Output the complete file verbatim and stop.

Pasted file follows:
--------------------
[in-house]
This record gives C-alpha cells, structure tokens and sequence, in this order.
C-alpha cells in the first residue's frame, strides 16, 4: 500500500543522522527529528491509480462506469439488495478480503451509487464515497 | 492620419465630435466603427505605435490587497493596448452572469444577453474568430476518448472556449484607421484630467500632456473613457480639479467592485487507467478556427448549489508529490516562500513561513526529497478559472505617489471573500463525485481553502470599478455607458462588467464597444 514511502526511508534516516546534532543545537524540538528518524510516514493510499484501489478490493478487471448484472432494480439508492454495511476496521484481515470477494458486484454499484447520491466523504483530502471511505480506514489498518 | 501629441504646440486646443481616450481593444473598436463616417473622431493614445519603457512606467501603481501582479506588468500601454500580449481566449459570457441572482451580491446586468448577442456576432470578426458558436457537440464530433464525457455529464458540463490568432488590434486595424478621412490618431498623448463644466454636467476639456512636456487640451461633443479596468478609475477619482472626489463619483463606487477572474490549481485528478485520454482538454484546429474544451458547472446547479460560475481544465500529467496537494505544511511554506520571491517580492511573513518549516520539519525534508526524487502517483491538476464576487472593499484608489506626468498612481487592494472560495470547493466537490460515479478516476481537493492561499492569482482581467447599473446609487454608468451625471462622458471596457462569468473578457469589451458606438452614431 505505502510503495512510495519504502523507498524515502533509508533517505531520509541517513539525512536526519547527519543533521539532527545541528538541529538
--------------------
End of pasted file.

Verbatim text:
[in-house]
This record gives C-alpha cells, structure tokens and sequence, in this order.
C-alpha cells in the first residue's frame, strides 16, 4: 500500500543522522527529528491509480462506469439488495478480503451509487464515497 | 492620419465630435466603427505605435490587497493596448452572469444577453474568430476518448472556449484607421484630467500632456473613457480639479467592485487507467478556427448549489508529490516562500513561513526529497478559472505617489471573500463525485481553502470599478455607458462588467464597444 514511502526511508534516516546534532543545537524540538528518524510516514493510499484501489478490493478487471448484472432494480439508492454495511476496521484481515470477494458486484454499484447520491466523504483530502471511505480506514489498518 | 501629441504646440486646443481616450481593444473598436463616417473622431493614445519603457512606467501603481501582479506588468500601454500580449481566449459570457441572482451580491446586468448577442456576432470578426458558436457537440464530433464525457455529464458540463490568432488590434486595424478621412490618431498623448463644466454636467476639456512636456487640451461633443479596468478609475477619482472626489463619483463606487477572474490549481485528478485520454482538454484546429474544451458547472446547479460560475481544465500529467496537494505544511511554506520571491517580492511573513518549516520539519525534508526524487502517483491538476464576487472593499484608489506626468498612481487592494472560495470547493466537490460515479478516476481537493492561499492569482482581467447599473446609487454608468451625471462622458471596457462569468473578457469589451458606438452614431 505505502510503495512510495519504502523507498524515502533509508533517505531520509541517513539525512536526519547527519543533521539532527545541528538541529538